« on: February 12, 2014, 03:05:37 AM »
This is the diffraction myth. Diffraction is diffraction, it is the same regardless of the sensor. The difference in pixel size simply means your imaging the lesser effects of diffraction sooner, but that does not make the effect worse. Diffraction is purely optical, so whether you are using a FF sensor, an APS-C sensor, or a small 4/3rds sensor with even tinier pixels, you should really NEVER worry about diffraction.
So, technically speaking, stopping down to f/11 is stopping down to f/11...the ultimate result on IQ in reach-limmited scenarios (same lens, different cameras, same subject distance) is roughly the same regardless of FF vs. APS-C (technically, APS-C would actually have the edge, barring blurring from other factors...i.e. the 7D has a stronger low pass filter than the 5D III, which mitigates some of the benefit of having smaller pixels, but not entirely.) Smaller pixels will always give you a cropping advantage, and the more you stop down, the returns offered by those smaller pixels simply diminish until they offer no benefit over larger pixels (but at no point would smaller pixel EVER be "worse" than larger pixels from the standpoint of diffraction...noise is another matter.)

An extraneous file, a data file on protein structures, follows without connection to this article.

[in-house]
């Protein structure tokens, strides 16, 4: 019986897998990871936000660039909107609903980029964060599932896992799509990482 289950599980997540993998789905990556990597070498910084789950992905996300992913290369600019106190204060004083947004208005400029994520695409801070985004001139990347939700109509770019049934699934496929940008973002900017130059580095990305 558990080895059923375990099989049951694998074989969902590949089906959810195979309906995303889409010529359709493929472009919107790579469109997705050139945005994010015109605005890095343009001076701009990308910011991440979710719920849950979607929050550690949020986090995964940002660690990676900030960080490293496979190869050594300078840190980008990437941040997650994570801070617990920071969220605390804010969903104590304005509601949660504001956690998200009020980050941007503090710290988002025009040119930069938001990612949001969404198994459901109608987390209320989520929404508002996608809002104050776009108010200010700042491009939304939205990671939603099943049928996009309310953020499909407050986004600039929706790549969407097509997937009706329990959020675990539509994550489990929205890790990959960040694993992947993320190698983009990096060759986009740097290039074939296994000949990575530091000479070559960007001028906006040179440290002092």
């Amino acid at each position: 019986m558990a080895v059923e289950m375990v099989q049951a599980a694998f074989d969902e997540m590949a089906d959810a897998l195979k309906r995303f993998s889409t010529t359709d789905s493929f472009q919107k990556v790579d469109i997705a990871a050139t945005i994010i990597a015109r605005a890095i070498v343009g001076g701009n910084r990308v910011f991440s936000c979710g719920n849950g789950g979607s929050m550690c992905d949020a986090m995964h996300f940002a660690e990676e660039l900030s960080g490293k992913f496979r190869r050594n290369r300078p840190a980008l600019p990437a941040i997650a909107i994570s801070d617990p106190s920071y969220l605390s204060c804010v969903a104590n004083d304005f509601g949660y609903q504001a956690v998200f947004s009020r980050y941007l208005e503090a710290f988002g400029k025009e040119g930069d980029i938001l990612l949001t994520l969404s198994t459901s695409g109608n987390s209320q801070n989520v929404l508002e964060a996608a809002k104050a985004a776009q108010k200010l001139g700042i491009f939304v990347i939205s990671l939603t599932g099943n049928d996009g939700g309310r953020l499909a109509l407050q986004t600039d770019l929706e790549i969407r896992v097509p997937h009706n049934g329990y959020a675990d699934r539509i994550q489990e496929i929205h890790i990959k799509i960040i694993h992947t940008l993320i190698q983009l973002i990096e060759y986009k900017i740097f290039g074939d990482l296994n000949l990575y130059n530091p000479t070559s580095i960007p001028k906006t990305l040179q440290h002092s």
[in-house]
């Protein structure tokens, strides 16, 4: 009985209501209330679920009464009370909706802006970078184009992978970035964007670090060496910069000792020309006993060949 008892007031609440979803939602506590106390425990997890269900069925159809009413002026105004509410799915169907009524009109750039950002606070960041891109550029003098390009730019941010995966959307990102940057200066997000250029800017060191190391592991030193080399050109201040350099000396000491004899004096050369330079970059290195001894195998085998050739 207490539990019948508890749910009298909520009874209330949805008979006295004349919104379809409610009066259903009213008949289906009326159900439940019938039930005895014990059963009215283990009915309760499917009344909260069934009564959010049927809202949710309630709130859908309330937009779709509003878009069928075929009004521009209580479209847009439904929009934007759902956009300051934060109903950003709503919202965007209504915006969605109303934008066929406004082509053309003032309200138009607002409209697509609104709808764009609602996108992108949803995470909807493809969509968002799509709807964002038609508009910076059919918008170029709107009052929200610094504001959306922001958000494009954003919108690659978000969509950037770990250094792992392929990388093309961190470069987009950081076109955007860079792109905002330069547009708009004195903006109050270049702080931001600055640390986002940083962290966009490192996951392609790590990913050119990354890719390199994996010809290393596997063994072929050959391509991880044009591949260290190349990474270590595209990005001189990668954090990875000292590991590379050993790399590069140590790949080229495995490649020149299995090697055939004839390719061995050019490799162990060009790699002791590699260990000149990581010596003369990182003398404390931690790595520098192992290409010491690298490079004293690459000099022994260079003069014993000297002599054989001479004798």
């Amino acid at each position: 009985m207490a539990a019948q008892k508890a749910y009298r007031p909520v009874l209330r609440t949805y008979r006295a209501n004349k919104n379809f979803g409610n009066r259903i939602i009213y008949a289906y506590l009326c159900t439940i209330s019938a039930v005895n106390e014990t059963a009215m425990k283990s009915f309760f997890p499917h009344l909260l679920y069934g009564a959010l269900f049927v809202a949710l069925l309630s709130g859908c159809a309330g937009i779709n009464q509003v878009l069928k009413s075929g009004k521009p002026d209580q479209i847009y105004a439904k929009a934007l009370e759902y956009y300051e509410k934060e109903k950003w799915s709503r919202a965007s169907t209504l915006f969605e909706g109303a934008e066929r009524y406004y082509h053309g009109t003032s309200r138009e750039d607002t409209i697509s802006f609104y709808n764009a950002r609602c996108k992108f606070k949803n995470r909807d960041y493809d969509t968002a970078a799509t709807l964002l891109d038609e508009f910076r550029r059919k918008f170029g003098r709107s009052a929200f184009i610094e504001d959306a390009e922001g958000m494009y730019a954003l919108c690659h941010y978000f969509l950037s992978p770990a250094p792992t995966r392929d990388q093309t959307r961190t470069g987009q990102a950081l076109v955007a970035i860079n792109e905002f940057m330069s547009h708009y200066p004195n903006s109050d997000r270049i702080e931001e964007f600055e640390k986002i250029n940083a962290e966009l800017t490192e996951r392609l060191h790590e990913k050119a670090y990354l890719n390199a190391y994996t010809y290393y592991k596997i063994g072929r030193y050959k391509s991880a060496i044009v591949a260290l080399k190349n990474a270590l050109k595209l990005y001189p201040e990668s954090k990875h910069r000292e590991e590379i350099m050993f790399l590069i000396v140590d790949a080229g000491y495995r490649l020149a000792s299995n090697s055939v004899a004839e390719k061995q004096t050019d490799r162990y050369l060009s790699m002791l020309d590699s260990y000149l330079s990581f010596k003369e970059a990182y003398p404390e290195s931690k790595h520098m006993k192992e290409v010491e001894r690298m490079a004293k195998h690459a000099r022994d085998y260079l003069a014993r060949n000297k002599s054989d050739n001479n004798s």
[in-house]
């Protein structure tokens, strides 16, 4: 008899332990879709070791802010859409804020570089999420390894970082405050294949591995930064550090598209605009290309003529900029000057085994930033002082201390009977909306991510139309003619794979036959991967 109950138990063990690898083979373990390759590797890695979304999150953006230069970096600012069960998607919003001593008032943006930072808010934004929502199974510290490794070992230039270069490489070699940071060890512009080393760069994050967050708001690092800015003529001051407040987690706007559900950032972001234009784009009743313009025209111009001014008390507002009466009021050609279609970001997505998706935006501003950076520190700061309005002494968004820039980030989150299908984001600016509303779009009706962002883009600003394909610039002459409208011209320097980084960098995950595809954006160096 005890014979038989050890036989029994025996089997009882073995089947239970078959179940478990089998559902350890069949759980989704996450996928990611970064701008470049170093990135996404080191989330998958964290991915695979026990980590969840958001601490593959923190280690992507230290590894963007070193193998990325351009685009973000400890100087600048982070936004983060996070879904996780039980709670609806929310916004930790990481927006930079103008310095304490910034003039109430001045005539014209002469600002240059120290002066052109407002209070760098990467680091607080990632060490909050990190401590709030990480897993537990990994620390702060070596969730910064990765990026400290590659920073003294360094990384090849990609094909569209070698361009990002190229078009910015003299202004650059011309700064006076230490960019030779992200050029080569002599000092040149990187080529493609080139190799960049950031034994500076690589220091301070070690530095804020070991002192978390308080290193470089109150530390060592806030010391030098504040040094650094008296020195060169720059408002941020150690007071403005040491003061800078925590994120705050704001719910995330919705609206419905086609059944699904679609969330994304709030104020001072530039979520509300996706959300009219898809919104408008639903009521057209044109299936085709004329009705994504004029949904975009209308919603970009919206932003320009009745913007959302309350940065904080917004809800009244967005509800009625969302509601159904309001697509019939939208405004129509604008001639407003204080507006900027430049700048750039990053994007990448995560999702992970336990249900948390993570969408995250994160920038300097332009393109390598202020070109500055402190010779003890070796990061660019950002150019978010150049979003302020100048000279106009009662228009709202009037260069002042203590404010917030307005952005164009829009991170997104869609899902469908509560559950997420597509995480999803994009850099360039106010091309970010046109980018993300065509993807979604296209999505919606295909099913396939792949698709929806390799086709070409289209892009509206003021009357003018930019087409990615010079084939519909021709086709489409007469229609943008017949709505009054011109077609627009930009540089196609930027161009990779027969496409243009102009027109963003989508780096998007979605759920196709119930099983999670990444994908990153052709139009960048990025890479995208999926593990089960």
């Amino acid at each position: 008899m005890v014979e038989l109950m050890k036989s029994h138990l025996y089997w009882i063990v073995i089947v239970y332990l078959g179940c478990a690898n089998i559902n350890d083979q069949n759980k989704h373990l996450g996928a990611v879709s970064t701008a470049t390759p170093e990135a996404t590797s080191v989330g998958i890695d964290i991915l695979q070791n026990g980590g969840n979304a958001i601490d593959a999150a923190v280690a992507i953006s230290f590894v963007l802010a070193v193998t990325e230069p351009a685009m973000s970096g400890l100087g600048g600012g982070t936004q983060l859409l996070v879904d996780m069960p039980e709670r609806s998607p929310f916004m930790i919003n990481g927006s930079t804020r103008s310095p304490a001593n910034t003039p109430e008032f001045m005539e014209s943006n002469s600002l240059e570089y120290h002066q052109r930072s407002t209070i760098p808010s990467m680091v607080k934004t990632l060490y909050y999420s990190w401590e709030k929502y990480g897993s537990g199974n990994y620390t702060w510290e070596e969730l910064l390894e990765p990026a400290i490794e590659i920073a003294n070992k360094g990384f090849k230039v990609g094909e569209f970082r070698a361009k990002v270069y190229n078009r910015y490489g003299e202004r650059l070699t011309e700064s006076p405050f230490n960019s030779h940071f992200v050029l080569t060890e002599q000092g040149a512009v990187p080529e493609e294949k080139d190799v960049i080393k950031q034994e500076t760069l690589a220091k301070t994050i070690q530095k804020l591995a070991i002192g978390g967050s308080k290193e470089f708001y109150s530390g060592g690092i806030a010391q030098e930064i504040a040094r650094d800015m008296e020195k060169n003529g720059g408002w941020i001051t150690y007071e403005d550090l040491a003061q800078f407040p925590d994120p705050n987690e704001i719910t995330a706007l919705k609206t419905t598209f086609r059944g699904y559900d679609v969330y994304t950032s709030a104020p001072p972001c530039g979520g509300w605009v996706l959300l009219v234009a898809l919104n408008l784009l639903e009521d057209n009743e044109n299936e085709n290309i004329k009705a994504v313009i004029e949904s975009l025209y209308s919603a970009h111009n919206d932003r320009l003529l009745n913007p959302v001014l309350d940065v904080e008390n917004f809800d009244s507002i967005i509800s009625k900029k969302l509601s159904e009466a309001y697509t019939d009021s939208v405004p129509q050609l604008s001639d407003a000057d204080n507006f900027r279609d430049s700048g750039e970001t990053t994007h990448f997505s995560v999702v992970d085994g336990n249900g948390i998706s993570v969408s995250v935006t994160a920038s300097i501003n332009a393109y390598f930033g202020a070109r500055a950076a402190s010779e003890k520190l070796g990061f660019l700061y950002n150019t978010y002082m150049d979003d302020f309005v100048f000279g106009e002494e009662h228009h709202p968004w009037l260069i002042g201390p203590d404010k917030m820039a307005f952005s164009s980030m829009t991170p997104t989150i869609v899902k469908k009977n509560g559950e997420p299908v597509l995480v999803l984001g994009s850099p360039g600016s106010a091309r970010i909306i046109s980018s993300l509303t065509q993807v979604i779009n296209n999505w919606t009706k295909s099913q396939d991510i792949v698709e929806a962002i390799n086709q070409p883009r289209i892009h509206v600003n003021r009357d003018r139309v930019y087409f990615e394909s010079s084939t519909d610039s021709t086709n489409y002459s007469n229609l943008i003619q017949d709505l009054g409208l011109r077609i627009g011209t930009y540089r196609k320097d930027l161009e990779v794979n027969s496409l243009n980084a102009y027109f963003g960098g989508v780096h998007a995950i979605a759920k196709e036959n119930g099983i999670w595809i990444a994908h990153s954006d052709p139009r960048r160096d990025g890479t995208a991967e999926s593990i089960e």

Thanks for the link. Pretty good points.
I ran across this post by Roger Cicala at lensrentals blog. He comes up with roughly similar findings using narrow apertures on a D800 -